The Woodlanders13

Production values were BBC/Masterpiece Theater solid, effectively shot by Ashley Rowe (Calender Girls, Hot Fuzz). Producer/director Phil Agland has mostly directed documentaries (including five cinematographer credits along with six other directing ones), most recently (2012) “Baka: A Cry from the Rainforest” (of Cameroon).

BTW, -The Woodlanders_ was first published in 1887, between the more famous Thomas Hardy novels The Mayor of Casterbridge (1886) and Tess of the d’Ubervilles (1891).

Robert Altman increased the length and perhaps upped the ante of “Persona”

3 Women (1977)



Pros: Shelly Duvall, Gerald Busby soundtrack

Cons: too long and slow and wince-inducing

I find Robert Altman’s 1977 “3 Women” excruciating watching—excruciatingly slow and wince-inducing for all three of the women. The hearty, gauche vision in yellow, Millie Lammoreaux (big-eyed, buckteethed and otherwise gawky Shelly Duvall) does not seem to me to deserve the scorn with which everyone except the new hire whom she shows the ropes and takes on as a roommate, Pinky Rose (Sissy Spacek, 27 when the movie was shot and seeming even younger) treats her. Millie is pretty unflappable and/or oblivious. Pinky is naïve and more than a little oblivious. There is little indication what the pregnant painter/barmaid Willie Hart (Janice Rule) notices or feels. She does not say a single word for considerably more than an hour into the movie. Her husband, Edgar (Robert Fortier) is a horndog cad, whom Millie unwisely beds, evicting Pinky from the other bed in the bedroom.


90-year-old long-time director John Cromwell (father of Jason), who also appeared in Altman’s “The Wedding”, was too old to be Pinkie’s father, so her denying it has some plausibility (perhaps her grandfather?). The 72-year-old Ruth Nelson was also (if not as much) too old to be Pinkie’s mother.

Duvall was the only set decorator listed for the film in IMDB, and presumably improvised more than a few of her lines. An uncredited Patricia Resnick (credited for story and screenplay of the later (1979) Altman debacle, “Quintet”) prepared a treatment based on a dream (complete with the two leads) dreamt by Robert Altman, who acknowledged being influenced by Bergman’s “Persona” with its famed mysterious personality switch between two women, the care-supplier and the taken-care-of woman).3Women2

Mildred (Pinky) and Millie may be aspects of a single person, though I don’t see Willie as part of a unity, except the quasi-family at the ambiguous end (I don’t see her as having absorbed the other two).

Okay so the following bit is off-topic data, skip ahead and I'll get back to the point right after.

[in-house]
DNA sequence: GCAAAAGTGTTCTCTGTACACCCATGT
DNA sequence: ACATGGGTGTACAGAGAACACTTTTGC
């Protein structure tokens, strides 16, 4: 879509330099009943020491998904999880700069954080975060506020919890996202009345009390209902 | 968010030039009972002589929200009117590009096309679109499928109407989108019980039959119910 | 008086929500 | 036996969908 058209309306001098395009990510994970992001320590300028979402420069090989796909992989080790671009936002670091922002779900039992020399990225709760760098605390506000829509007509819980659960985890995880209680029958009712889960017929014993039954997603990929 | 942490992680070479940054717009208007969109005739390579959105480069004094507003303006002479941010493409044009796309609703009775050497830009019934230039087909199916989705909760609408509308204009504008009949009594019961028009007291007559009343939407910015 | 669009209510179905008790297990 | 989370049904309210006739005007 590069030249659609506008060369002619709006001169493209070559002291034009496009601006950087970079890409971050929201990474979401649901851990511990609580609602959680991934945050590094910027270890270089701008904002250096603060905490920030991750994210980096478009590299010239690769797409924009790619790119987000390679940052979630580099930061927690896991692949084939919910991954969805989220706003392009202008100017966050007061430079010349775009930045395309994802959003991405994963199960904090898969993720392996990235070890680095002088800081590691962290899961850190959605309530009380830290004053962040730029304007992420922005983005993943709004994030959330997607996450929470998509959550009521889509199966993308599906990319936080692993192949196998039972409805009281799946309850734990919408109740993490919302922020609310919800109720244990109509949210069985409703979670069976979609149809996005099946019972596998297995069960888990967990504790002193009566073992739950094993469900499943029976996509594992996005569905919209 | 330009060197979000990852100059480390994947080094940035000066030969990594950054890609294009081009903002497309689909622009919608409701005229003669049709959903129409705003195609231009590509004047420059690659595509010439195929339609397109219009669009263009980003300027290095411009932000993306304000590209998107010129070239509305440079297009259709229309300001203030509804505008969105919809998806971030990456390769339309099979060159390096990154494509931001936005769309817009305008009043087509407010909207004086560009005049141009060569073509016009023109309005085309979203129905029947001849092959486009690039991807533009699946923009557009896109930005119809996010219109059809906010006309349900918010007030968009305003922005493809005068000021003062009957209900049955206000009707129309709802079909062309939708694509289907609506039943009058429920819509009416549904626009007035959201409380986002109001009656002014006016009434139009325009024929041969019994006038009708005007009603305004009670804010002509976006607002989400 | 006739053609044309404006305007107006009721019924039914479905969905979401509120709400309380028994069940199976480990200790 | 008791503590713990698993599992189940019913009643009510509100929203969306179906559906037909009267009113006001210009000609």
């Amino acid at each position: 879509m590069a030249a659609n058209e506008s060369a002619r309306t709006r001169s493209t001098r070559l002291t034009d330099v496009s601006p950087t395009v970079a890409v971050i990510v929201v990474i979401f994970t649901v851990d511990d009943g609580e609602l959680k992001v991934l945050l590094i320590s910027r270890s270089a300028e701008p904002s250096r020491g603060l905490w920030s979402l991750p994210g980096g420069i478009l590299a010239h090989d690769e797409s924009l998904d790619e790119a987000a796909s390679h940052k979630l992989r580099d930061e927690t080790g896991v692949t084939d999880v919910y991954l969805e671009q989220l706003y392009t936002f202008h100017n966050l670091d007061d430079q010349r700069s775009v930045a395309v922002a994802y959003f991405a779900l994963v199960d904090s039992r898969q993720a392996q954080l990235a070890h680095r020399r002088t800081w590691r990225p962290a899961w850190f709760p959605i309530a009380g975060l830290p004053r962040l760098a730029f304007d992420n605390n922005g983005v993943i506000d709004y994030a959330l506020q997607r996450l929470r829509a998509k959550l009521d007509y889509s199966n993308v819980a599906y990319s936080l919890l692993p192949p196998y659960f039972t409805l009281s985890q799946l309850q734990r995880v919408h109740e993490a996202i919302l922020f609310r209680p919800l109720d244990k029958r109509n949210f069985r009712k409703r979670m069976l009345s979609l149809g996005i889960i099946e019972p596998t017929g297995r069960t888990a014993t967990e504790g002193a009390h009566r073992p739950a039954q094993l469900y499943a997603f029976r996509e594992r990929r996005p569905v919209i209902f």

Altman himself said: “I’m trying to reach toward a picture that’s totally emotional—not narrative or intellectual—where an audience walks out and they can’t say anything about it except what they feel.” And counterpoised to Pinky absorbing Millie, there is a pair of twins at the geriatric facility where Pinky has just been hired at the start of the movie. She speculated that they switch back and forth who they are, though no personality differences between them registers. Sometimes a twin is just a twin

Gerald Busby contributed an atonal, rather ominous-sounding score. And as a pitiable worm who turns, Spacek had just played the title role in “Carrie” the previous year. Duvall was nominated for a BAFT best actress award and won best actress awards at Cannes and from the Los Angeles Critics Association, while Spacek (whom I think is the protagonist of the movie) won a best supporting actress award from the New York Film Critics for her performance. Duvall was runner-up to Diane Keaton’s Annie Hall for the New York film critics.


More than a chance of precipitation

The Weather Man (2005)

“Who wants to be foretold the weather? It is bad enough when it comes, without our having the misery of knowing about it beforehand.”       —Jerome K. Jerome, Three Men in a Boat



[Rating: 3.4/5]

Pros: Phedon Papamichael ‘s cinematography

Cons: piling on frustrations

I found it very hard to get into “The Weather Man,” a 2005 box-office bomb written by Steve Conrad for Nicolas Cage, who plays the title role (with the “stage name” Dave Spritz) and directed by “Pirates of the Caribbean” money-maker Gore Verbinski (who went on to another commercial disaster that was also a critical disaster in “The Lone Ranger” in 2013). Dave is frustrated by the silliness/meaninglessness of his job as a Chicago tv weather announcer with no meteorology education. People in passing cars keep hurling fast food products at him, perhaps not liking the weather or frustrated at its unpredictability or not liking him. Analyzing it, he concludes that food is thrown at clowns and that that is how he is seen.

I find it difficult to believe that a national broadcast could be considering hiring Dave. Nicolas Cage is undeniably a movie star despite his odd look, but a national tv weatherman?